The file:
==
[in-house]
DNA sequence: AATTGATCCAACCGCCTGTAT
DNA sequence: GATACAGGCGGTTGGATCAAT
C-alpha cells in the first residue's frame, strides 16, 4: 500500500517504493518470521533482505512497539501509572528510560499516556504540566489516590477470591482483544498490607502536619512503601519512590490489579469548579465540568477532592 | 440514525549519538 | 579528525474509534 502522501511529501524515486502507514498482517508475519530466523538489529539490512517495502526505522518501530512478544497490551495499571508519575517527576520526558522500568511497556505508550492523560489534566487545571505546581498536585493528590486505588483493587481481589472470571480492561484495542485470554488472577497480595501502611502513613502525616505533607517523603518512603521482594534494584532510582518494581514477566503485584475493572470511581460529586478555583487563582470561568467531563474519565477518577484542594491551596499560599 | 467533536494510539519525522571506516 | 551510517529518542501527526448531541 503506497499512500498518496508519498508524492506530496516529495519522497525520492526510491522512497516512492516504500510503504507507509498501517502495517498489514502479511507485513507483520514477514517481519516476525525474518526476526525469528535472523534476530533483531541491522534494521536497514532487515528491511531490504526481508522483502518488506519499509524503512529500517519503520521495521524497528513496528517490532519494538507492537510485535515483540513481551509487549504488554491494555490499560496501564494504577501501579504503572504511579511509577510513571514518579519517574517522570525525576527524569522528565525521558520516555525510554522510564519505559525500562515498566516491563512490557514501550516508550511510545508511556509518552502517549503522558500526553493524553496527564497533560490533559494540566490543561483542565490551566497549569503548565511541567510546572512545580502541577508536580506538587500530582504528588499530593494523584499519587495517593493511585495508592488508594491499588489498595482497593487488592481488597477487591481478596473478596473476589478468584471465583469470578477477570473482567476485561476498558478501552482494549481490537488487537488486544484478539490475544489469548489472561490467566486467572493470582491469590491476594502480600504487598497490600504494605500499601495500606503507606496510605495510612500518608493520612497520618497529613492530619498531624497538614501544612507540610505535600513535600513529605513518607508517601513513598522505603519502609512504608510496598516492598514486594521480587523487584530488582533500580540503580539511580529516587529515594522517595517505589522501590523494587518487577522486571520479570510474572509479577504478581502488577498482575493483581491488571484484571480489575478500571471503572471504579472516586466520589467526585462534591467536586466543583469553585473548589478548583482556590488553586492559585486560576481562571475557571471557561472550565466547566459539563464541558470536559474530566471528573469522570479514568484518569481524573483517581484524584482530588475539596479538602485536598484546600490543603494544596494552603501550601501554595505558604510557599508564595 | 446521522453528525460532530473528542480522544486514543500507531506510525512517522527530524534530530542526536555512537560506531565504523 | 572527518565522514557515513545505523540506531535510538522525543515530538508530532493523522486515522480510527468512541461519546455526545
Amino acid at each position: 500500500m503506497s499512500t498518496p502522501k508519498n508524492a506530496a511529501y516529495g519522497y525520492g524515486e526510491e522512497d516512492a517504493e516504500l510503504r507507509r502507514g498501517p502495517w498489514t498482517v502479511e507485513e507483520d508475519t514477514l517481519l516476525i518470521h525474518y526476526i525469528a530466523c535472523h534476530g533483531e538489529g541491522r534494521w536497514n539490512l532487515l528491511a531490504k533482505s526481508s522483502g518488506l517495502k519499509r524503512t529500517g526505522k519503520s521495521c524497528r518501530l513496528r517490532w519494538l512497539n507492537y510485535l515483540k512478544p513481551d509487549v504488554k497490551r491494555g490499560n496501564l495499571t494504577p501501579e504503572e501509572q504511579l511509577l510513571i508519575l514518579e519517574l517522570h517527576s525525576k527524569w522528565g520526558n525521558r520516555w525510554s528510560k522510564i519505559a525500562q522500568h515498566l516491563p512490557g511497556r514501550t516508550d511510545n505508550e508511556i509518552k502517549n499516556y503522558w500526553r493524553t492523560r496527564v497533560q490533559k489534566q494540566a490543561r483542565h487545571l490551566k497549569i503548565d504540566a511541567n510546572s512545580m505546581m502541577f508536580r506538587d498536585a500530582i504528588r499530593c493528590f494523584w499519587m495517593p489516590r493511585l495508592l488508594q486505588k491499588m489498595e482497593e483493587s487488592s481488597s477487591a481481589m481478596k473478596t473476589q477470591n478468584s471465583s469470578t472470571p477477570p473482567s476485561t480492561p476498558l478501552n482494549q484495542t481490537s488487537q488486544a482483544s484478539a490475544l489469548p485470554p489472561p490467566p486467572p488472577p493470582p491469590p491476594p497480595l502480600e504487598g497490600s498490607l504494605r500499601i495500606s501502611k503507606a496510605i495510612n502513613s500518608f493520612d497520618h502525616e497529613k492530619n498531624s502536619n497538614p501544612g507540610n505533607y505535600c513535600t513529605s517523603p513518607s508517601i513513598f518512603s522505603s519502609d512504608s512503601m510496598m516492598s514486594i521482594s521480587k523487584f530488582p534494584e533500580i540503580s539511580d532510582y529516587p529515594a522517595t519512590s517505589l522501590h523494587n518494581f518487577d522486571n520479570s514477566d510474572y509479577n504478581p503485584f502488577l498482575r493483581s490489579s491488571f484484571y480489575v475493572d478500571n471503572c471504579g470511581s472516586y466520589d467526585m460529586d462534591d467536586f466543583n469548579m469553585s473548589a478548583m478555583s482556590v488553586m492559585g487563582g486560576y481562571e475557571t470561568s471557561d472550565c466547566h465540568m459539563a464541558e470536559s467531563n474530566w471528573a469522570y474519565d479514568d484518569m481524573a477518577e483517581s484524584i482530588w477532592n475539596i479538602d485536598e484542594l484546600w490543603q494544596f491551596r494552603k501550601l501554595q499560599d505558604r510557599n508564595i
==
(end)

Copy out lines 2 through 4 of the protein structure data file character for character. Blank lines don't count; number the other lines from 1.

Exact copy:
DNA sequence: AATTGATCCAACCGCCTGTAT
DNA sequence: GATACAGGCGGTTGGATCAAT
C-alpha cells in the first residue's frame, strides 16, 4: 500500500517504493518470521533482505512497539501509572528510560499516556504540566489516590477470591482483544498490607502536619512503601519512590490489579469548579465540568477532592 | 440514525549519538 | 579528525474509534 502522501511529501524515486502507514498482517508475519530466523538489529539490512517495502526505522518501530512478544497490551495499571508519575517527576520526558522500568511497556505508550492523560489534566487545571505546581498536585493528590486505588483493587481481589472470571480492561484495542485470554488472577497480595501502611502513613502525616505533607517523603518512603521482594534494584532510582518494581514477566503485584475493572470511581460529586478555583487563582470561568467531563474519565477518577484542594491551596499560599 | 467533536494510539519525522571506516 | 551510517529518542501527526448531541 503506497499512500498518496508519498508524492506530496516529495519522497525520492526510491522512497516512492516504500510503504507507509498501517502495517498489514502479511507485513507483520514477514517481519516476525525474518526476526525469528535472523534476530533483531541491522534494521536497514532487515528491511531490504526481508522483502518488506519499509524503512529500517519503520521495521524497528513496528517490532519494538507492537510485535515483540513481551509487549504488554491494555490499560496501564494504577501501579504503572504511579511509577510513571514518579519517574517522570525525576527524569522528565525521558520516555525510554522510564519505559525500562515498566516491563512490557514501550516508550511510545508511556509518552502517549503522558500526553493524553496527564497533560490533559494540566490543561483542565490551566497549569503548565511541567510546572512545580502541577508536580506538587500530582504528588499530593494523584499519587495517593493511585495508592488508594491499588489498595482497593487488592481488597477487591481478596473478596473476589478468584471465583469470578477477570473482567476485561476498558478501552482494549481490537488487537488486544484478539490475544489469548489472561490467566486467572493470582491469590491476594502480600504487598497490600504494605500499601495500606503507606496510605495510612500518608493520612497520618497529613492530619498531624497538614501544612507540610505535600513535600513529605513518607508517601513513598522505603519502609512504608510496598516492598514486594521480587523487584530488582533500580540503580539511580529516587529515594522517595517505589522501590523494587518487577522486571520479570510474572509479577504478581502488577498482575493483581491488571484484571480489575478500571471503572471504579472516586466520589467526585462534591467536586466543583469553585473548589478548583482556590488553586492559585486560576481562571475557571471557561472550565466547566459539563464541558470536559474530566471528573469522570479514568484518569481524573483517581484524584482530588475539596479538602485536598484546600490543603494544596494552603501550601501554595505558604510557599508564595 | 446521522453528525460532530473528542480522544486514543500507531506510525512517522527530524534530530542526536555512537560506531565504523 | 572527518565522514557515513545505523540506531535510538522525543515530538508530532493523522486515522480510527468512541461519546455526545